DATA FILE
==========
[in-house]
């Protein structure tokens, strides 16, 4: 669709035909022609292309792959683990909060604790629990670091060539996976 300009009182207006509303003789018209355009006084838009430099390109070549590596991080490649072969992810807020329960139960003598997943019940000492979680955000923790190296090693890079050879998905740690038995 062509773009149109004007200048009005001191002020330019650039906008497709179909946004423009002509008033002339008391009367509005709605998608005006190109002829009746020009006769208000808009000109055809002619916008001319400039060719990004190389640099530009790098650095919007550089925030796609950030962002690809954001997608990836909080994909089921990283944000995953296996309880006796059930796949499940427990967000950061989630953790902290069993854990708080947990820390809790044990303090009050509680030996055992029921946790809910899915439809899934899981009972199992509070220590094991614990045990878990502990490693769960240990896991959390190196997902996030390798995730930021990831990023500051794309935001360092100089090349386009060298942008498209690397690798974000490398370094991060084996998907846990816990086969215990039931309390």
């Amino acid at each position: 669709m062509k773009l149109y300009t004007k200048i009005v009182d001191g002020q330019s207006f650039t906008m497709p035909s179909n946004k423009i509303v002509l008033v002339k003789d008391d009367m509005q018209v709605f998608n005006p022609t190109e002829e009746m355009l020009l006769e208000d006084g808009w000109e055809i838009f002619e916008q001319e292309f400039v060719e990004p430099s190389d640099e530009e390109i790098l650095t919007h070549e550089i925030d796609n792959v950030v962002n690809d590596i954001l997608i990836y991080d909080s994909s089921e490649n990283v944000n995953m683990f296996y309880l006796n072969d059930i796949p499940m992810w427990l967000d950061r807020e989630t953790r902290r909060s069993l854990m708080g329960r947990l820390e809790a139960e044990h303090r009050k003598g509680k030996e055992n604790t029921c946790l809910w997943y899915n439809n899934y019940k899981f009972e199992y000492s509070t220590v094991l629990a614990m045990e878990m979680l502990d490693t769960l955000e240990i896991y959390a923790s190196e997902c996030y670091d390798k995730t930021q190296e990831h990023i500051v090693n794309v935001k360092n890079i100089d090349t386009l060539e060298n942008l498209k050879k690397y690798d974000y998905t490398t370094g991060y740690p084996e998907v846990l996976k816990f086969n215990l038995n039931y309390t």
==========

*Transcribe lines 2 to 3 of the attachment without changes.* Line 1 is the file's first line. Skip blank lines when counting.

């Protein structure tokens, strides 16, 4: 669709035909022609292309792959683990909060604790629990670091060539996976 300009009182207006509303003789018209355009006084838009430099390109070549590596991080490649072969992810807020329960139960003598997943019940000492979680955000923790190296090693890079050879998905740690038995 062509773009149109004007200048009005001191002020330019650039906008497709179909946004423009002509008033002339008391009367509005709605998608005006190109002829009746020009006769208000808009000109055809002619916008001319400039060719990004190389640099530009790098650095919007550089925030796609950030962002690809954001997608990836909080994909089921990283944000995953296996309880006796059930796949499940427990967000950061989630953790902290069993854990708080947990820390809790044990303090009050509680030996055992029921946790809910899915439809899934899981009972199992509070220590094991614990045990878990502990490693769960240990896991959390190196997902996030390798995730930021990831990023500051794309935001360092100089090349386009060298942008498209690397690798974000490398370094991060084996998907846990816990086969215990039931309390």
């Amino acid at each position: 669709m062509k773009l149109y300009t004007k200048i009005v009182d001191g002020q330019s207006f650039t906008m497709p035909s179909n946004k423009i509303v002509l008033v002339k003789d008391d009367m509005q018209v709605f998608n005006p022609t190109e002829e009746m355009l020009l006769e208000d006084g808009w000109e055809i838009f002619e916008q001319e292309f400039v060719e990004p430099s190389d640099e530009e390109i790098l650095t919007h070549e550089i925030d796609n792959v950030v962002n690809d590596i954001l997608i990836y991080d909080s994909s089921e490649n990283v944000n995953m683990f296996y309880l006796n072969d059930i796949p499940m992810w427990l967000d950061r807020e989630t953790r902290r909060s069993l854990m708080g329960r947990l820390e809790a139960e044990h303090r009050k003598g509680k030996e055992n604790t029921c946790l809910w997943y899915n439809n899934y019940k899981f009972e199992y000492s509070t220590v094991l629990a614990m045990e878990m979680l502990d490693t769960l955000e240990i896991y959390a923790s190196e997902c996030y670091d390798k995730t930021q190296e990831h990023i500051v090693n794309v935001k360092n890079i100089d090349t386009l060539e060298n942008l498209k050879k690397y690798d974000y998905t490398t370094g991060y740690p084996e998907v846990l996976k816990f086969n215990l038995n039931y309390t």